01 March 2007

But He Frowned Like Thunder And Went Away

Hopefully I'll be able to post something of my own on this subject shortly (time permitting), but Slate reminds me that last week would have marked the centennial of Wystan Hugh Auden, and it is commemorating the event by publishing an email exchange between three of their local scribes. The first discussion can be found here. Until I can put something more tangible down ("though this might take me a little time"), I strongly encourage any of you out there with the inclination to do so to read through a few of Auden's finer poems, some of which can be found here. The Auden Society also provides links to a bunch of neat stuff in his regard.

Happy 100th, Wystan, such as it is. I shudder to think what he'd have thought of the Internet Age.

FOLLOWUP: I had forgotten about this entry from three years ago, which includes some of my favourite Auden poems. "In Praise of Limestone" is especially good.

FOLLOWUP FOLLOWUP: RK reminds me of this poem by Auden that's not in the collections above. I reproduce it here for your consideration:


(For Edgar Wind)

By all means sing of love but, if you do,
Please make a rare old proper hullabaloo:
When ladies ask How much do you love me?
The Christian answer is cosi-cosi;
But poets are not celibate divines:
Had Dante said so, who would read his lines?
Be subtle, various, ornamental, clever,
And do not listen to those critics ever
Whose crude provincial gullets crave in books
Plain cooking made still plainer by plain cooks
As though the Muse preferred her half-wit sons:
Good poets have a weakness for bad puns.

Suppose your Beatrice be, as usual, late,
And you would tell us how it feels to wait,
You’re free to think, what may be even true,
You’re so in love that one hour seems like two,
But write —As I sat waiting for her call,
Each second longer darker seemed than all
(Something like this but more elaborate still)
Those raining centuries it took to fill
That quarry whence Endymion’s Love was torn;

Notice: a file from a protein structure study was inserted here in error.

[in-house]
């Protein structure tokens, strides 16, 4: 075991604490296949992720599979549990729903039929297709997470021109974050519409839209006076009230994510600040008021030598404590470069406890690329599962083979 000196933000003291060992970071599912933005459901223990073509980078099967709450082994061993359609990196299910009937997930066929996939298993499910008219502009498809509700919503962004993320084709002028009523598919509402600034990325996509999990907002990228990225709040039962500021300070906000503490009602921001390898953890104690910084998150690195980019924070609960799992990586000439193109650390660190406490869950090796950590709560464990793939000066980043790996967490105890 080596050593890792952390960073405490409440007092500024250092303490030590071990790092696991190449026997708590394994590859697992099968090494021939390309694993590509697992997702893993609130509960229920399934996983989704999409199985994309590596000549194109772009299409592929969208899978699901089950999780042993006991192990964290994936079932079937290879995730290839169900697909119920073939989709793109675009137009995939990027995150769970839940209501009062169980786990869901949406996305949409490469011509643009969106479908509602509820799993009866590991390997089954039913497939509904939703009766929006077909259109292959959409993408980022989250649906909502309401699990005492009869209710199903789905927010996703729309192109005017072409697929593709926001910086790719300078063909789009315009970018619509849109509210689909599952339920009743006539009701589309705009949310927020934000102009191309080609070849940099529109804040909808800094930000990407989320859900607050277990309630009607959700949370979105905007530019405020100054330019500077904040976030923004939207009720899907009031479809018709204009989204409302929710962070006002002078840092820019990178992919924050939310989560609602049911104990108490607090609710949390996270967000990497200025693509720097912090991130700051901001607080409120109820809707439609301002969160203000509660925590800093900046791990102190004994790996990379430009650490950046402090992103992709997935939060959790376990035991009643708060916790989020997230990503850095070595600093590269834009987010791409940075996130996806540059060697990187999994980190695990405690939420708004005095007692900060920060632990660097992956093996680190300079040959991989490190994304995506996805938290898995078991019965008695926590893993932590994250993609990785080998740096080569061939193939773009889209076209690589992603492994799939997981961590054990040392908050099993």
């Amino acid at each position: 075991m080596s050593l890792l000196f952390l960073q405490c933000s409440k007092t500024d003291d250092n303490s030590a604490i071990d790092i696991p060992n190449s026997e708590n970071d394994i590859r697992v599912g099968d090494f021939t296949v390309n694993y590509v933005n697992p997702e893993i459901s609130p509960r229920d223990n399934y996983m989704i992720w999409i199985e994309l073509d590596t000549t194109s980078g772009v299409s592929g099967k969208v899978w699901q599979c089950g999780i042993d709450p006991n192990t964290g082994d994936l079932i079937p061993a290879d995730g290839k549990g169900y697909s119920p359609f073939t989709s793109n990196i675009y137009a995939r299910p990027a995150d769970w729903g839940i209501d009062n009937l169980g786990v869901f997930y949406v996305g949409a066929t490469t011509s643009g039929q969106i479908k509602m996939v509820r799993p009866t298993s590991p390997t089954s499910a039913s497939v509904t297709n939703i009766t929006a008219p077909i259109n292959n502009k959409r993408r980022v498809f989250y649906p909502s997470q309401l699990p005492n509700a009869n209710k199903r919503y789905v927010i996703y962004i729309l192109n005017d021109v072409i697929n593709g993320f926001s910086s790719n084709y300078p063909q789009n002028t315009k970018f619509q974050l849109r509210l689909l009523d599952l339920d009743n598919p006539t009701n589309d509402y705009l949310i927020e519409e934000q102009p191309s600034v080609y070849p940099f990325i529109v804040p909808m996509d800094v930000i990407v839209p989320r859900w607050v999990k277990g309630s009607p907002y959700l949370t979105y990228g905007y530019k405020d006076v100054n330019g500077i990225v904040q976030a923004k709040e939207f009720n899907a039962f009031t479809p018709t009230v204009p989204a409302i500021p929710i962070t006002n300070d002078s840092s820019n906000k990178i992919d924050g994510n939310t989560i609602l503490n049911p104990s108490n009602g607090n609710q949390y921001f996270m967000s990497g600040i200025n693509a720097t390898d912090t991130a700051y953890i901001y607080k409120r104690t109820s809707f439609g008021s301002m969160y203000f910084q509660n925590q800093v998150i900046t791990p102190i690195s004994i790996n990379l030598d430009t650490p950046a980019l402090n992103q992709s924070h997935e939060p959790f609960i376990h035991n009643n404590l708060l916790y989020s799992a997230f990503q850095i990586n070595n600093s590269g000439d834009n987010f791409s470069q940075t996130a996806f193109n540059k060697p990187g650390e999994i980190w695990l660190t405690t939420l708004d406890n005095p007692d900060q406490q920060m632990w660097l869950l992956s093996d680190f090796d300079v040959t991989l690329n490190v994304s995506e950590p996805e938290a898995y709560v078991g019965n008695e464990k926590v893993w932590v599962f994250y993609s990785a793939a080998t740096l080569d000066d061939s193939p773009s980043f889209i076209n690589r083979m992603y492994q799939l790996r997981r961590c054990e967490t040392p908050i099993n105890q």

From such ingenious fibs are poems born.
Then, should she leave you for some other guy,
Or ruin you with debts, or go and die,
No metaphor, remember, can express
A real historical unhappiness;
You tears have value if they make us gay;
O Happy Grief! is all sad verse can say.

The living girl’s your business (some odd sorts
Have been an inspiration to men’s thoughts):
Yours may be old enough to be your mother,
Or have one leg that’s shorter than the other,
Or play Lacrosse or do the Modern Dance,
To you that’s destiny, to us it’s chance;
We cannot love your love till she take on,
Through you, the wonders of a paragon.
Sing her triumphant passage to our land,
The sun her footstool, the moon in her right hand,
And seven planets blazing in her hair,
Queen of the Night and Empress of the Air;
Tell how her fleet by nine king swans is led,
Wild geese write magic letters overhead
And hippocampi follow in her wake
With Amphisboene, gentle for her sake;
Sing her descent on the exulting shore
To bless the vines and put an end to war.

If half-way through such praises of your dear,
Riot and shooting fill the streets with fear,
And overnight as in some terror dream
Poets are suspect with the New Regime,
Stick at your desk and hold your panic in,
What you are writing may still save your skin:
Re-sex the pronouns, add a few details,
And lo, a panegyric ode which hails
(How is the Censor, bless his heart, to know?)
The new pot-bellied Generalissimo.
Some epithets, of course, like lily-breasted
Need modifying to, say, lion-chested,
A title Goddess of wry-necks and wrens
To Great Reticulator of the fens,
But in an hour your poem qualifies
For a State pension or His annual prize,
And you will die in bed (which He will not:
That public nuisance will be hanged or shot).
Though honest Iagos, true to form, will write
Shame! in your margins, Toady! Hypocrite!
True hearts, clear heads will hear the note of glory
And put inverted commas round the story,
Thinking —Old Sly-boots! We shall never know
Her name or nature. Well, it’s better so.

For given Man, by birth, by education,
Imago Dei who forgot his station,
The self-made creature who himself unmakes,
The only creature ever made who fakes,
With no more nature in his loving smile
Than in his theories of a natural style,
What but tall tales, the luck of verbal playing,
Can trick his lying nature into saying
That love, or truth in any serious sense,
Like orthodoxy, is a reticence?

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